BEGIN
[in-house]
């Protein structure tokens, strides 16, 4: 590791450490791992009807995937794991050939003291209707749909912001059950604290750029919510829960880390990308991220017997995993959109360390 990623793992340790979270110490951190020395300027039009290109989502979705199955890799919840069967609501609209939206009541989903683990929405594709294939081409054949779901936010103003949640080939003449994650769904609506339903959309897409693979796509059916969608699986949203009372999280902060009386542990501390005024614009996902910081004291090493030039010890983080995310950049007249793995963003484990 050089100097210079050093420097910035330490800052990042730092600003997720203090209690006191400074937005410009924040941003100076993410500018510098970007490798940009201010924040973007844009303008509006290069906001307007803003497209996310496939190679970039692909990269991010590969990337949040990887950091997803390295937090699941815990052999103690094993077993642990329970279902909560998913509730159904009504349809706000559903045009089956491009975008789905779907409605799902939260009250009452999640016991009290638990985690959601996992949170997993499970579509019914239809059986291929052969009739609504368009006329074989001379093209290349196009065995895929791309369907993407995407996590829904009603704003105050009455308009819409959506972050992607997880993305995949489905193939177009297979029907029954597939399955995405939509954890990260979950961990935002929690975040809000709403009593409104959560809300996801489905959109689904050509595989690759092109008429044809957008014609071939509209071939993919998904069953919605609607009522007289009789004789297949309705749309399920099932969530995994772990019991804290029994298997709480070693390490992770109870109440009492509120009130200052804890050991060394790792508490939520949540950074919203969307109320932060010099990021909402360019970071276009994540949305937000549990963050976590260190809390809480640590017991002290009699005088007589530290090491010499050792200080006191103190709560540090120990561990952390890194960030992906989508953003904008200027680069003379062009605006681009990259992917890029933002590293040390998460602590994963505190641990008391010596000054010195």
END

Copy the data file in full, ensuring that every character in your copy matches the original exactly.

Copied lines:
[in-house]
């Protein structure tokens, strides 16, 4: 590791450490791992009807995937794991050939003291209707749909912001059950604290750029919510829960880390990308991220017997995993959109360390 990623793992340790979270110490951190020395300027039009290109989502979705199955890799919840069967609501609209939206009541989903683990929405594709294939081409054949779901936010103003949640080939003449994650769904609506339903959309897409693979796509059916969608699986949203009372999280902060009386542990501390005024614009996902910081004291090493030039010890983080995310950049007249793995963003484990 050089100097210079050093420097910035330490800052990042730092600003997720203090209690006191400074937005410009924040941003100076993410500018510098970007490798940009201010924040973007844009303008509006290069906001307007803003497209996310496939190679970039692909990269991010590969990337949040990887950091997803390295937090699941815990052999103690094993077993642990329970279902909560998913509730159904009504349809706000559903045009089956491009975008789905779907409605799902939260009250009452999640016991009290638990985690959601996992949170997993499970579509019914239809059986291929052969009739609504368009006329074989001379093209290349196009065995895929791309369907993407995407996590829904009603704003105050009455308009819409959506972050992607997880993305995949489905193939177009297979029907029954597939399955995405939509954890990260979950961990935002929690975040809000709403009593409104959560809300996801489905959109689904050509595989690759092109008429044809957008014609071939509209071939993919998904069953919605609607009522007289009789004789297949309705749309399920099932969530995994772990019991804290029994298997709480070693390490992770109870109440009492509120009130200052804890050991060394790792508490939520949540950074919203969307109320932060010099990021909402360019970071276009994540949305937000549990963050976590260190809390809480640590017991002290009699005088007589530290090491010499050792200080006191103190709560540090120990561990952390890194960030992906989508953003904008200027680069003379062009605006681009990259992917890029933002590293040390998460602590994963505190641990008391010596000054010195």